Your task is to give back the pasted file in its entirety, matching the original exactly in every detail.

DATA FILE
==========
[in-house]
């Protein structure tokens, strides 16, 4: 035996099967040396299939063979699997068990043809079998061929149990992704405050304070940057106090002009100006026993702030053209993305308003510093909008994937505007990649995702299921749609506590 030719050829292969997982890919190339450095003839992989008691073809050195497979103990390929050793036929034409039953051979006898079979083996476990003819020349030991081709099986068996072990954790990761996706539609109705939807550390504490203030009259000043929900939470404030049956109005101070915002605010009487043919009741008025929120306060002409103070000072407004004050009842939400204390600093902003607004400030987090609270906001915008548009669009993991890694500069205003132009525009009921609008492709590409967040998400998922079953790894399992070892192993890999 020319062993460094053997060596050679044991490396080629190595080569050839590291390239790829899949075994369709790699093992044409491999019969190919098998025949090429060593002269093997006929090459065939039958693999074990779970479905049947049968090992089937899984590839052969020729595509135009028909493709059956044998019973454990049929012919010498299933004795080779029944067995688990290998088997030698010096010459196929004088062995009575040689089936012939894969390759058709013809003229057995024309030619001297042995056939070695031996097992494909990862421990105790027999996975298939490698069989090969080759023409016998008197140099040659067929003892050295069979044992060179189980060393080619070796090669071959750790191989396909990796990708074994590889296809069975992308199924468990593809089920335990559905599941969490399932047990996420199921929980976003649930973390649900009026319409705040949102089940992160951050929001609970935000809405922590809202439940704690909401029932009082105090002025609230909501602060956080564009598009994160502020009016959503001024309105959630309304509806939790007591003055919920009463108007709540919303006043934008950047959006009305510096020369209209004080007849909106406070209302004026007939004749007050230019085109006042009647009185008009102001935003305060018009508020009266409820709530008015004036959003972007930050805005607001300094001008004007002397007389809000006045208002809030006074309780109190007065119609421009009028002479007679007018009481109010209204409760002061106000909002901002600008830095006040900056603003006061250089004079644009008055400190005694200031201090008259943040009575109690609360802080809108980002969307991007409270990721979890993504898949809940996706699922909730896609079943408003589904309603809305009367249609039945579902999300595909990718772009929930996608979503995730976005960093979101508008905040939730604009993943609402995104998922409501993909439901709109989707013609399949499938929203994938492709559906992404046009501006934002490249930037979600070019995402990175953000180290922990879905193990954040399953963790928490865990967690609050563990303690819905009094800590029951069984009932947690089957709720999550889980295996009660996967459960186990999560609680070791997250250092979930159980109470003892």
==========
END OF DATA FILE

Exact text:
[in-house]
């Protein structure tokens, strides 16, 4: 035996099967040396299939063979699997068990043809079998061929149990992704405050304070940057106090002009100006026993702030053209993305308003510093909008994937505007990649995702299921749609506590 030719050829292969997982890919190339450095003839992989008691073809050195497979103990390929050793036929034409039953051979006898079979083996476990003819020349030991081709099986068996072990954790990761996706539609109705939807550390504490203030009259000043929900939470404030049956109005101070915002605010009487043919009741008025929120306060002409103070000072407004004050009842939400204390600093902003607004400030987090609270906001915008548009669009993991890694500069205003132009525009009921609008492709590409967040998400998922079953790894399992070892192993890999 020319062993460094053997060596050679044991490396080629190595080569050839590291390239790829899949075994369709790699093992044409491999019969190919098998025949090429060593002269093997006929090459065939039958693999074990779970479905049947049968090992089937899984590839052969020729595509135009028909493709059956044998019973454990049929012919010498299933004795080779029944067995688990290998088997030698010096010459196929004088062995009575040689089936012939894969390759058709013809003229057995024309030619001297042995056939070695031996097992494909990862421990105790027999996975298939490698069989090969080759023409016998008197140099040659067929003892050295069979044992060179189980060393080619070796090669071959750790191989396909990796990708074994590889296809069975992308199924468990593809089920335990559905599941969490399932047990996420199921929980976003649930973390649900009026319409705040949102089940992160951050929001609970935000809405922590809202439940704690909401029932009082105090002025609230909501602060956080564009598009994160502020009016959503001024309105959630309304509806939790007591003055919920009463108007709540919303006043934008950047959006009305510096020369209209004080007849909106406070209302004026007939004749007050230019085109006042009647009185008009102001935003305060018009508020009266409820709530008015004036959003972007930050805005607001300094001008004007002397007389809000006045208002809030006074309780109190007065119609421009009028002479007679007018009481109010209204409760002061106000909002901002600008830095006040900056603003006061250089004079644009008055400190005694200031201090008259943040009575109690609360802080809108980002969307991007409270990721979890993504898949809940996706699922909730896609079943408003589904309603809305009367249609039945579902999300595909990718772009929930996608979503995730976005960093979101508008905040939730604009993943609402995104998922409501993909439901709109989707013609399949499938929203994938492709559906992404046009501006934002490249930037979600070019995402990175953000180290922990879905193990954040399953963790928490865990967690609050563990303690819905009094800590029951069984009932947690089957709720999550889980295996009660996967459960186990999560609680070791997250250092979930159980109470003892």